If you’re into wakeboarding, you might know by now that progression comes in no linear fashion. We’d like to recommend switching it up and getting out of your comfort zone. Try hitting your local cable and challenge your boat friends to see who can pick up their bag of tricks the fastest. If you are comfortable riding behind the boat, and your skills are progressing quickly. What’s next, you ask? Besides working on switch riding and your weaknesses, you can always head to the cable park near you.
Cable parks have made wakeboarding accessible to all. Gone are the days when you couldn’t indulge in some watersports fun without a boat. All you need to do now is head to the nearest cable park, sign in, strap up, and take off. We’d like to take the time to give you some tips on how you can transition from boat to cable, the gear you might need, and some starts to make you look like a pro before even getting off the dock your first time.
Why Cable Parks?
Whether you’re an experienced rider looking to boost your progression, or a beginner aiming to learn to wakeboard, cable parks can be your best friend. Your progression is often times a lot faster due to the amount of time you get on the water with each session. It makes things often easier to understand and pull off moves on the cable since the pull is consistent and you end up worrying about less variables.
Progression is the operative word when it comes to cable parks. An entire session on the cable allows you to maximize your ride time per cost and get your board control dialed in. Plus it’s easier to ride at the same time as your friends allowing for a maximum progression to time ratio.
A proficient rider can tell a boat board apart from a cable board. Typically, boat boards have a 3 stage rocker with less flexibility. Built using a variety of materials, while cable boards are more often then not full wood. Cable boards can be ridden on boat, but boat boards are a whole lot less fun on cable. The rocker design creates a bump that gets an explosive pop off the wake, leading toward a rigid feel on the rails.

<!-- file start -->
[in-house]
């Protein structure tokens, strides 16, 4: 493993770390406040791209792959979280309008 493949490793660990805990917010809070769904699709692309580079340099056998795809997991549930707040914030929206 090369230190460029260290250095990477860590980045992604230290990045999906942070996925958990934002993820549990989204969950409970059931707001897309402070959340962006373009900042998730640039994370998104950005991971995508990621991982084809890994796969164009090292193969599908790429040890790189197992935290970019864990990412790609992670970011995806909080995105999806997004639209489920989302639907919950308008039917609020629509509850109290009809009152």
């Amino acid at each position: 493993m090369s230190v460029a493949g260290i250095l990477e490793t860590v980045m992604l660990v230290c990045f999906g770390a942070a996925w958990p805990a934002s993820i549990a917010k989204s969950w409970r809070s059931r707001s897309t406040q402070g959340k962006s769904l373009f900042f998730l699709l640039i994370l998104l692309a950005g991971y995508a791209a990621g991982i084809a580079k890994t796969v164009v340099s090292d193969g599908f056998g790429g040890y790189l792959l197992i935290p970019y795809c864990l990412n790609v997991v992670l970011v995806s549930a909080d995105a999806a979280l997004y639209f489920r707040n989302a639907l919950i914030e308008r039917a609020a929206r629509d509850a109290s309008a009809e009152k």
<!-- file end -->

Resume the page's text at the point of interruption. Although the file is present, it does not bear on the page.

Cable boards, are usually built vertically with complete wood cores and tip-to-tail flex for added play in the park setting. But that doesn’t mean you can’t ride a cable board on a boat or vice versa.
Whether you’re a wakeboarder or a wakeskater, you should take a board or skate with a “grind” base. These sturdy bases are meant to take the beating at cable parks. You might also be required to remove any fins on your board before hitting the water at a park.
One of the best things to happen for cable parks was the advent of the Hyperlite System Binding. This binding changed the game and allowed walk around would be suitable for boots and bindings. Since they are two separate components, you can loosen the strap and walk around like you’re wearing regular boots. This protects your feet from undesirable objects and potential spilinters that have made their way to the edge of the lake.
Some cable parks allow Impact vest control, while others require USCGA LifeVests. Always check your local cable parks information for specific rules and regulations. You will also need a helmet to ride on the cable. All of which we offer instore at Miami Nautique.
Once you’ve put on the gear and the helmet, there’s not much else to it other then get down to the dock and try your hand at a start. A lot of boat riders look at this like it’s crazy, dock starts are advanced maneuvers; or so they thought. But what they don’t realize is that it’s actually the easiest way off the dock at the cable park.